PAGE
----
Listed are some primary ways to progress an exercise.

> Resistance – External resistance adds a strength challenge as long as form does not suffer

> Speed – performing an exercise faster vs. slower

> Body Position – altering body position challenges different muscle angles

> Sets/ Reps/ Sequences/ Style – Manipulating these factors enhance the workout challenge

> Balance – Balance displacement increase the intensity of the exercise.

> Uni VS Bilateral Movements – Unilateral movements allow strength development be focused on the weaker side while incorporating core stabilizers.

> Lever Length – basic biomechanical principles make an exercise harder or easier by moving the weight farther or closer to the fulcrum.

> Compound Movements – Performing two exercises at once challenges multiple muscle groups simultaneously and saves time!

> Eyes Closed – Closing the eyes increase the balance and core stability challenge, especially standing on one leg.

> Range of Motion – Incorporating varied ranges of motion in all angles creates challenges for a given exercise.

Progressions keep exercises challenging and allow the flexibility for your clients to keep striving to achieve their best.  Adding these dimensions to your client’s workouts can be a successful game changer.

TOTAL GYM PROGRESSION TIPS

The Total Gym machine is an excellent piece of equipment that offers countless variations to progress an exercise by accommodating to the user.  It’s a multipurpose machine that can adapt to each client’s body structure, strength level, and training goals desired to accomplish.   Simple adjustments can make tough challenges!

Listed below are examples of how prepare your Total Gym unit for the appropriate progressions your clients may need.

Adjust the Incline Appropriately

Increasing or lowering the incline changes the feel of an exercise.  Typically, a higher incline is more challenging for extremity work and a lower incline is more challenging for core work.

Adjusting the Cables

Moving the cable pin placement allows a different range of motion to occur.  It is very effective for accommodating different body frames.

Changing the Stance Position

Adjusting the hand/ leg stance during specific exercises can challenge an exercise.   Varying the anchor placement of weight distributed on the glideboard by a seated, kneeling, high kneeling, or standing position can also challenge an exercise.

Extra Resistance

Adding external resistance along with the Total Gym provides an extra challenge for your core, balance, coordination, and strength.  A client’s form should be perfected before advancing or adding external resist.  Adding external weight is great, but if it hinders a client’s form, then the purpose is defeated.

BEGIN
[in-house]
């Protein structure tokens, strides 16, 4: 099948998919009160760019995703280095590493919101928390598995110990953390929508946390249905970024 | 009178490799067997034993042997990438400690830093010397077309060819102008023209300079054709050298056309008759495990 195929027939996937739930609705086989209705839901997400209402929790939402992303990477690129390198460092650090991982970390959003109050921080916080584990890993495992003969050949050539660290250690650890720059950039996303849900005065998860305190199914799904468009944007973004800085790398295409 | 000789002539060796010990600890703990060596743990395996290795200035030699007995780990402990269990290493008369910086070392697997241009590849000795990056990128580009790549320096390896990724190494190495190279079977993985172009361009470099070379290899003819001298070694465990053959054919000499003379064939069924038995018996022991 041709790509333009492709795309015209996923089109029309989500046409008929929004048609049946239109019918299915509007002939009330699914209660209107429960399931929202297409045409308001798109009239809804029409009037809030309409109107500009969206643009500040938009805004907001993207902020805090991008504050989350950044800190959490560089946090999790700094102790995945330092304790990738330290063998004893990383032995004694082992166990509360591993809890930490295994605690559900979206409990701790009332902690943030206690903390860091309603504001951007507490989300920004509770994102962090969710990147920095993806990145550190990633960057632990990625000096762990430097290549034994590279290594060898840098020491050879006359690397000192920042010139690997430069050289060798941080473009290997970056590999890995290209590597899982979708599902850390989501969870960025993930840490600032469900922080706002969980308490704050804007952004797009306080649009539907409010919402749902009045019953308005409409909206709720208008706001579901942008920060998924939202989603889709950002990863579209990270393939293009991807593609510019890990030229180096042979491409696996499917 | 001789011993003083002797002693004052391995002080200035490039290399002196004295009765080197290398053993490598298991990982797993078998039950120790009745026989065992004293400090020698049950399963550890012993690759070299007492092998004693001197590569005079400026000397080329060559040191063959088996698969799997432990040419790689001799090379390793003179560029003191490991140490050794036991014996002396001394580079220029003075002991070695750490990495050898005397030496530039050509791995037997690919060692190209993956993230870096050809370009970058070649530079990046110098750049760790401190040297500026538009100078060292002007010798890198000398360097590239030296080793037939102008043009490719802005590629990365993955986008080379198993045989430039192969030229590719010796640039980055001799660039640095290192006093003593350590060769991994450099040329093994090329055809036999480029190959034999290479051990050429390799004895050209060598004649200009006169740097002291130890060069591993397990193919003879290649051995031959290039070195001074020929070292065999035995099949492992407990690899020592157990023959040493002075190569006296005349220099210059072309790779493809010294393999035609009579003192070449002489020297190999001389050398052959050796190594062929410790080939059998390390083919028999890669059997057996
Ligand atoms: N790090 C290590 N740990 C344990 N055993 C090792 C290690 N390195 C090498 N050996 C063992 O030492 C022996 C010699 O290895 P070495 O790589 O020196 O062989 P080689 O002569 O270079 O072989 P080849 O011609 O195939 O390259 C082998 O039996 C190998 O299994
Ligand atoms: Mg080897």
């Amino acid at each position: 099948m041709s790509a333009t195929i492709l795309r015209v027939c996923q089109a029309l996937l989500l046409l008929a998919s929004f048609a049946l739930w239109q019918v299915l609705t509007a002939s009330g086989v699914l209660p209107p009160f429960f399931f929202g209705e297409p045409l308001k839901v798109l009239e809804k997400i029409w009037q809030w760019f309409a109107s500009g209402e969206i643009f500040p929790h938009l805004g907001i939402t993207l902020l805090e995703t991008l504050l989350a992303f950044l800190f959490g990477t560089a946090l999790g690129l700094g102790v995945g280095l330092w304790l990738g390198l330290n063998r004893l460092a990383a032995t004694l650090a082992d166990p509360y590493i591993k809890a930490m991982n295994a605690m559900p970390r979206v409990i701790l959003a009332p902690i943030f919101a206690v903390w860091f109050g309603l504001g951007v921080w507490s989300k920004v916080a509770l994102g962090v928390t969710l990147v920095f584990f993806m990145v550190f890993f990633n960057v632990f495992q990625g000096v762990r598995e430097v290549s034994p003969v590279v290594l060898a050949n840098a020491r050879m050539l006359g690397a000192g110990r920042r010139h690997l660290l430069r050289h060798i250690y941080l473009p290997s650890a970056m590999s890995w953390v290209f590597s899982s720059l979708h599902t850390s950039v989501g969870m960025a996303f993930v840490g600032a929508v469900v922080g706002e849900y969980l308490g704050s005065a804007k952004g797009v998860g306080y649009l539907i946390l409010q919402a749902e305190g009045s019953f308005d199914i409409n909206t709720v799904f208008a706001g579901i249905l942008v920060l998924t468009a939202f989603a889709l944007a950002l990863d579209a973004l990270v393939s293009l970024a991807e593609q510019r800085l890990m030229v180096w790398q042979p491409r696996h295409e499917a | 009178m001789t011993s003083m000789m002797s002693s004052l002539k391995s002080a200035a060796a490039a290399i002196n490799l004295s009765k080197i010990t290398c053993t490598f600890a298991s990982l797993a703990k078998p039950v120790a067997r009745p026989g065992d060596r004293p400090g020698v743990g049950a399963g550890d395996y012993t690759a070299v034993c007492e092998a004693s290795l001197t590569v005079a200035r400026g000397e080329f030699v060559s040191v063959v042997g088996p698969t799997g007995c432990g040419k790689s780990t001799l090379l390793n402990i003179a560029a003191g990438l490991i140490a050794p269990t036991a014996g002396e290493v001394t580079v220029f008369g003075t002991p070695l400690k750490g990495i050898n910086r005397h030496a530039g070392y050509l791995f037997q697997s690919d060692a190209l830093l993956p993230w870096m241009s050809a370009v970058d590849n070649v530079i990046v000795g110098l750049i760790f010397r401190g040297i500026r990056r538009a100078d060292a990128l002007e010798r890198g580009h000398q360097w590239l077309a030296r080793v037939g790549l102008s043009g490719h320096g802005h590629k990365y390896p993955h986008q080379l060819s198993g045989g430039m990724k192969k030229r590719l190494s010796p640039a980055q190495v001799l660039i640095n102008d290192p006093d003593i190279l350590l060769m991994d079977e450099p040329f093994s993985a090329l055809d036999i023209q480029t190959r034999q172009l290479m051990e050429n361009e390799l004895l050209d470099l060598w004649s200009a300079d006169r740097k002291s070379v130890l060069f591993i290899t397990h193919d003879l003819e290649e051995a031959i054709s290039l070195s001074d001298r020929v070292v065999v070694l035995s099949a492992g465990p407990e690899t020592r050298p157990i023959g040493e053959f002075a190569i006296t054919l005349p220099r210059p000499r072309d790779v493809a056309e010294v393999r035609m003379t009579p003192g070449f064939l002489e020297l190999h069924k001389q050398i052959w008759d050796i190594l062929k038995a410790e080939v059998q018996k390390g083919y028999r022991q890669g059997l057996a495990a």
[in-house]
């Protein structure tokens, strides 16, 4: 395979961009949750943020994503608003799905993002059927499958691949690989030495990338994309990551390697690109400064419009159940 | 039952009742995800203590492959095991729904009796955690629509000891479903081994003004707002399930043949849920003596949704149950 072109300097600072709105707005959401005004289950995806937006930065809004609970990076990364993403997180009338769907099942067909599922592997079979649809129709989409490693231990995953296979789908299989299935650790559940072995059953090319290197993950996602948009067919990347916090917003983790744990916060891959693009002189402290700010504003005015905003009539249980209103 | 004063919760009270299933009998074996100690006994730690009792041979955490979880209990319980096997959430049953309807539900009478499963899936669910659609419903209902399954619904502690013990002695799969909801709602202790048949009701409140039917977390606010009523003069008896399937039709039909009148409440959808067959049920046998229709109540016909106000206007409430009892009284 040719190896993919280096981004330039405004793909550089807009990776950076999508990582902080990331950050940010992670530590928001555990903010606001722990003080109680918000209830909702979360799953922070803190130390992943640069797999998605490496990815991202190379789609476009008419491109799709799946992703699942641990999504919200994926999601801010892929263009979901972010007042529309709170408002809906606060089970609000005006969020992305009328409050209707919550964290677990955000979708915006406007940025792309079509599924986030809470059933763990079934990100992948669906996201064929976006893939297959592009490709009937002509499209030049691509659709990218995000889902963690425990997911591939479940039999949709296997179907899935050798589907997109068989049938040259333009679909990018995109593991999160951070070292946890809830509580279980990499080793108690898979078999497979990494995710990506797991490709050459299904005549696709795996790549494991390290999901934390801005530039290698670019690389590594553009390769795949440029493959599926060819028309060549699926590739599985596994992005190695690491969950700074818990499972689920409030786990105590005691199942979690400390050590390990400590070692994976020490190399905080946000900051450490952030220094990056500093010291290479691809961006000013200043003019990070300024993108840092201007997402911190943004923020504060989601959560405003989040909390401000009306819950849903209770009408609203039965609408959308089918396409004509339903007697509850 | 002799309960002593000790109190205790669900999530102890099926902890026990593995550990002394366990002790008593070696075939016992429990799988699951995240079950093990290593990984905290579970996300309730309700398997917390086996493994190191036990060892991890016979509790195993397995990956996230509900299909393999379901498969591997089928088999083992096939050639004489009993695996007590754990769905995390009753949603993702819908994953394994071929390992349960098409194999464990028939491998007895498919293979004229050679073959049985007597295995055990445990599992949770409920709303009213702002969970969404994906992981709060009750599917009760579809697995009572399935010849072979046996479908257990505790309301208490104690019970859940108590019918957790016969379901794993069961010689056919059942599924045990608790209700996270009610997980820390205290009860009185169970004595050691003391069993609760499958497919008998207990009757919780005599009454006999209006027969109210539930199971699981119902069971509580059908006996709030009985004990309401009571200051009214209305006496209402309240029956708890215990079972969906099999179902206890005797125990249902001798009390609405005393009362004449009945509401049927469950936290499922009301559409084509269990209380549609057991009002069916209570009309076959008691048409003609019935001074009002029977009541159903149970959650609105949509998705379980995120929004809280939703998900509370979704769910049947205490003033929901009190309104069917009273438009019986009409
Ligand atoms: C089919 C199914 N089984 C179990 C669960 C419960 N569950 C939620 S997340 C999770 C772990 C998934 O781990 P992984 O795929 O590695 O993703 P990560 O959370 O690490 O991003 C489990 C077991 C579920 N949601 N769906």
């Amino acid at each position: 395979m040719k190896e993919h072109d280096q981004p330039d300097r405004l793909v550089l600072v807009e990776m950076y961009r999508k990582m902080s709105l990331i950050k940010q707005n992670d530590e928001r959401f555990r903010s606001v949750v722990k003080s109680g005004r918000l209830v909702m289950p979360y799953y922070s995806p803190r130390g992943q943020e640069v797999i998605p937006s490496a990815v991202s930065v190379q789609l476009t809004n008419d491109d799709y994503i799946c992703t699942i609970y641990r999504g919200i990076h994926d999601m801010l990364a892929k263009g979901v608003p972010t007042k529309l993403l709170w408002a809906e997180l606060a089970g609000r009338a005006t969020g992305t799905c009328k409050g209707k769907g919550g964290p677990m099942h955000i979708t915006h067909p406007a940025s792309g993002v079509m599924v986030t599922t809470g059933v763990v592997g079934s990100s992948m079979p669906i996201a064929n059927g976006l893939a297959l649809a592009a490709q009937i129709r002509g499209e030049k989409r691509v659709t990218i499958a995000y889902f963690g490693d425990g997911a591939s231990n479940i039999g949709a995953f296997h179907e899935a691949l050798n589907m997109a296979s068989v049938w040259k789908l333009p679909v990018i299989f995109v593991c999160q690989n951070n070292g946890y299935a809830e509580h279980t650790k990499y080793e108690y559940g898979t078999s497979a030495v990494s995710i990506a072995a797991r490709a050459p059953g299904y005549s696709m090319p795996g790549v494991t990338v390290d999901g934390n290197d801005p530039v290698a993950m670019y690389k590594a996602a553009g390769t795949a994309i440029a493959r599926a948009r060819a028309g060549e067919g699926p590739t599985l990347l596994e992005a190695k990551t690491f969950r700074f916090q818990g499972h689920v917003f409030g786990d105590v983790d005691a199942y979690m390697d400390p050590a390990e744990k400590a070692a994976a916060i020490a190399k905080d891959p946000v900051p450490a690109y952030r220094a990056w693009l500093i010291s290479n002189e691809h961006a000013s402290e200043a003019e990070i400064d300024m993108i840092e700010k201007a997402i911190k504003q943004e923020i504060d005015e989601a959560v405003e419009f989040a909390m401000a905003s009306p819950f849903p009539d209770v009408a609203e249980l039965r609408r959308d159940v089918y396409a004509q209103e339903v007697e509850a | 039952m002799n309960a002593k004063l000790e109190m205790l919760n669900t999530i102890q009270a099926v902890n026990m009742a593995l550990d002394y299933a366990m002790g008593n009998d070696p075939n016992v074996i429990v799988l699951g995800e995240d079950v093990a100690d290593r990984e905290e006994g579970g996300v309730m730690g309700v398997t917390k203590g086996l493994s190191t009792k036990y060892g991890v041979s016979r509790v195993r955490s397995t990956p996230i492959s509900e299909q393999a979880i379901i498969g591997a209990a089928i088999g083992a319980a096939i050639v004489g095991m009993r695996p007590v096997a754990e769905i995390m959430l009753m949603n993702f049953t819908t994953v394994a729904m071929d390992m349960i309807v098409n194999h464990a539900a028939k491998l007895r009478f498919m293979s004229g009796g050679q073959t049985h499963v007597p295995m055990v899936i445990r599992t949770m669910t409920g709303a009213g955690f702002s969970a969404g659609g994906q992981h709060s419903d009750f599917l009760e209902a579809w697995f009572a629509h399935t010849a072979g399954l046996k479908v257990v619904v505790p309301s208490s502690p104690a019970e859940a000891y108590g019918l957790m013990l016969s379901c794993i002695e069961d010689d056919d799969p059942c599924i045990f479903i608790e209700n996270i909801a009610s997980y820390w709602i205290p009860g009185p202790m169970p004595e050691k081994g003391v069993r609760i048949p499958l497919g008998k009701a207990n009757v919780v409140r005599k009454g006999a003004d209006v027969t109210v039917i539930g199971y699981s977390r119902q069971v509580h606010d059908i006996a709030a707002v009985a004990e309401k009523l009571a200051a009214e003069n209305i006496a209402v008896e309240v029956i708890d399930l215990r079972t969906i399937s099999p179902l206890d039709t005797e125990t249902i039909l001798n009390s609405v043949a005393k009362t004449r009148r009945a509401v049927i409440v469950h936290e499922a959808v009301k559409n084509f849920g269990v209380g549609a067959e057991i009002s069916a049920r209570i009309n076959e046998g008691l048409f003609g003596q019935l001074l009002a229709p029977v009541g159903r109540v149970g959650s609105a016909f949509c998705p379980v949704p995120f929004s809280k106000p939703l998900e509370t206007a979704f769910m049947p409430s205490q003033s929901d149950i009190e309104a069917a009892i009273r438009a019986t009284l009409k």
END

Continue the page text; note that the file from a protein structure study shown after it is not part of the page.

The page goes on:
Tempo, Sets, & Reps

Incorporating different tempo speeds along with varied sets and rep ranges can add a challenge to any exercise.

Analysis of each exercise needs to be done in order to progress your client appropriately during their workouts.  This is what will make all the difference for a successful session each time!

EXERCISE PROGRESSION EXAMPLES

Let’s discuss 3 excellent exercises you can progress during a workout by adding a variation for an increased challenge.  Planks, Bridges, and Back Flies are a great combination of exercises to work the entire body while focusing on a specific area.

Try the following exercise progressions with your client according to their strength level.  Be creative in the way you deliver the exercises as well.  For example, perform them one after the other in circuit format, add cardio elements in between each set, OR perform the exercise for a set period of time.  You as their trainer can create the best method of execution for your client’s goals.

Core – Planks

Kneeling

Open GB

Lower incline

Single leg

Legs – Bridge Press

Roll hips up/down

Open GB & press

Single leg

Dynamic motion

Arms – Back Flies

Seated

Kneeling

High kneeling

Static equilibrium

Check out the video link to view how these exercises progress.

These are just a few examples of how to progress basic exercises.  The possibilities to increase the challenge are endless.  Therefore, when an exercise become too easy or your workout needs an uplift, try increasing the intensity of the movement by making small adjustments to an exercise you perform well.

As a personal trainer, it is important to be knowledgeable on how to safely and effectively progress your clients when they are ready to advance.  Understanding the modifications, variations and specifics to each movement will help you intelligently layer an exercise for proper progression.  The most basic exercises can be some of the most challenging!

About the Author

Maria Sollon ScallyMaria Sollon Scally MS, CSCS holds a Masters Degree in Performance Enhancement/ Injury Prevention and Kinesiology. She has obtained numerous certifications in various areas of fitness and is a national conference presenter. Maria specializes in Pilates, Performance Coaching, and Corrective Exercise Techniques and Kettlebells. She is the creator of the Plyo Pilates Method and has developed a series of amazing workout DVDs. She is a Master Trainer for Total Gym, Resist-a-Ball, Body Blade, Peak Pilates, Kettle Bell Concepts and is a free lance writer for Fitness accredited magazines, news letters, and fitness blog sites. Maria demonstrates her knowledge each day and uses her dynamic creativity throughout her specialized line of work.

http://www.groovysweat.com

http://www.groovysweatstore.com (purchasable workout videos)

http://www.youtube.com/groovysweat (workout clips)

 

 

 

 

 

Dec
28

GRAVITY Classes Cater to All Fitness Levels

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GRAVITY on the Road: Tampa Florida

I recently had the chance to check out the latest GRAVITY Classes at Studio F.I.T. in Tampa, FL. This boutique studio, owned and run by Christine Simmons, is a hidden gem.